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Meet the polymer chemist breathing new life into old plastics

Industry Matters Newsletter

By: Nina Notman

Jim Goetz of Eastman Chemical Company shares his passion for manufacturing recycled plastics and craft beer

Jim Goetz
Goetz
Credit: Sarah Goetz

In November 2019, Eastman Chemical Company announced that it was going to start recycling old polyester carpets from homes and businesses. The firm will use the reclaimed polymer building blocks to make products such as textiles, cosmetics, personal care and ophthalmics.

Eastman is now expanding its chemical recycling operations to include a host of post- and pre-consumer waste materials. “We’re taking waste streams that don’t currently have a good end-of-life solution and converting them into high-performance materials while ensuring the process is worthwhile commercially,” explains Jim Goetz, polymer applications research scientist for the global specialty chemical company.

Goetz joined Eastman in 2014, following an undergraduate degree in plastics engineering technology at Penn State Behrend and a PhD in polymer science (with a focus on breathable plastic membranes for clothing) in Sergei Nazarenko’s group at the University of Southern Mississippi.

His current focus is developing processes to turn waste materials into sustainable copolyesters for high-performance applications. “My time is largely split between planning experiments in the office and running lab scale experiments,” says Goetz. However, “I also work with our operations team to implement new strategies developed in the lab on the manufacturing floor.”

Goetz describes himself as “very process minded.” A couple of years ago, he and some Eastman colleagues decided to utilize their process-chemistry skills outside of the lab in home brewing. As production volumes increased, the scientists set-up a nano-brewery. Bays Mountain Brewing Company opened in Kingsport, TN, in March 2019. 

“There are a lot of similarities between brewing beer and what I do in the lab every day, developing the tools to make the processes more efficient and ultimately produce a better product,” Goetz explains. The nano-brewery is also enabling him to develop new skills: “I like to call this my in-situ MBA as I am learning the ins and outs of running a business.”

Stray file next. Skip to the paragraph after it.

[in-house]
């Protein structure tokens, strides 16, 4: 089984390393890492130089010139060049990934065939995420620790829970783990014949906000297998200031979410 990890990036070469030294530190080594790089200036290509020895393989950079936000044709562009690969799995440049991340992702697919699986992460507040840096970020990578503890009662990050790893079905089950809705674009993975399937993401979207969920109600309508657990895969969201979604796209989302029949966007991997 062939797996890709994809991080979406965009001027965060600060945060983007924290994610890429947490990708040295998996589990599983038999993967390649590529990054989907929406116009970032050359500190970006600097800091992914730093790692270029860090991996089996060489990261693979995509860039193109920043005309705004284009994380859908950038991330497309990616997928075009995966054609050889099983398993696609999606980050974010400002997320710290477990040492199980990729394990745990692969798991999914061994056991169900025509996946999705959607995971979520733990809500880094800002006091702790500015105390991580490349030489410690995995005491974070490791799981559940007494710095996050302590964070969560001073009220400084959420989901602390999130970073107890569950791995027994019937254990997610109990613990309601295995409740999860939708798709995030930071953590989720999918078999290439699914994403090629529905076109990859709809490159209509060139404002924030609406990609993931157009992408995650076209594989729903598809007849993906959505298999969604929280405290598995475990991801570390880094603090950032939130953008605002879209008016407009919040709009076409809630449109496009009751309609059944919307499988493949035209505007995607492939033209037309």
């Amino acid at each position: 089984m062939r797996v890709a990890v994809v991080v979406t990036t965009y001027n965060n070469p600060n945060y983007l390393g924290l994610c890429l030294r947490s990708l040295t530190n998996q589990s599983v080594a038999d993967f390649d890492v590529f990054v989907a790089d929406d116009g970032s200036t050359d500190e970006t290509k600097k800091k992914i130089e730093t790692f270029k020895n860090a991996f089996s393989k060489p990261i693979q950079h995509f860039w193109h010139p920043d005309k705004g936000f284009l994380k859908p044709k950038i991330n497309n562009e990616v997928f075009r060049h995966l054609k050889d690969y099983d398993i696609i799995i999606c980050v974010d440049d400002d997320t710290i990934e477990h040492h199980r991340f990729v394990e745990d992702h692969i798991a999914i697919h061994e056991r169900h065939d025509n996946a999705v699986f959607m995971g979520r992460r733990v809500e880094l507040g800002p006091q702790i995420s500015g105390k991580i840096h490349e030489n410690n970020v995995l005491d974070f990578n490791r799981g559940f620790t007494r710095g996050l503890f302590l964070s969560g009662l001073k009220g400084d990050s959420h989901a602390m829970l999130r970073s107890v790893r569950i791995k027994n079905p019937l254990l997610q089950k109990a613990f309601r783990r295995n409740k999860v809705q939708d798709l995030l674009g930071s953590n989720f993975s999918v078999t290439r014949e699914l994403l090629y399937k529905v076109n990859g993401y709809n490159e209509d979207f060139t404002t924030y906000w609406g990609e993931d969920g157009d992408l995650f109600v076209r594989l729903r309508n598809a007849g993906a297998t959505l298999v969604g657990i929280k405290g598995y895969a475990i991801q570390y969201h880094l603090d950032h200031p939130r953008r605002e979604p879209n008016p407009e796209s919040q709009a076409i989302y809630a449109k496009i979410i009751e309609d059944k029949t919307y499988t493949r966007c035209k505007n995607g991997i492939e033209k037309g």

What’s the best part of your job?

Finding new ways to progress the technology behind material science, and also working with teams that are energized to solve problems.

What’s the most interesting project you’ve worked on?

An early project of mine at Eastman, where I rapidly developed a new material from starting monomers all the way through to manufacturing scale. We went from hundred-gram samples to hundreds or thousands of pounds an hour, all within a year.

What’s in your lab coat pocket?

Sample bags and sharpie markers.

 What’s your scientific obsession?

Polymer physics. If I have a few minutes, I pull a polymer physics book off my shelf and just randomly read a page.

What’s your favourite laboratory instrument?

A twin screw extruder. For compounded products, it’s how we add additives or mix multiple materials together. 

What is your morning routine?

 Wake up, shower, eat breakfast, walk the dog, make coffee and go to work.

Music or no music in the lab? If so, what do you like to listen to?

My office is definitely a music zone. The lab not so much. I like everything from hip hop to country.

 How do you deal with stress?

Bicycling – mountain biking and road biking.

 And hidden talents?

 I can ride a unicycle.

 What’s your favourite beer?

 A Belgian blonde.

 

Nina Notman is a freelancer, based in the UK. This interview was edited for length and clarity.

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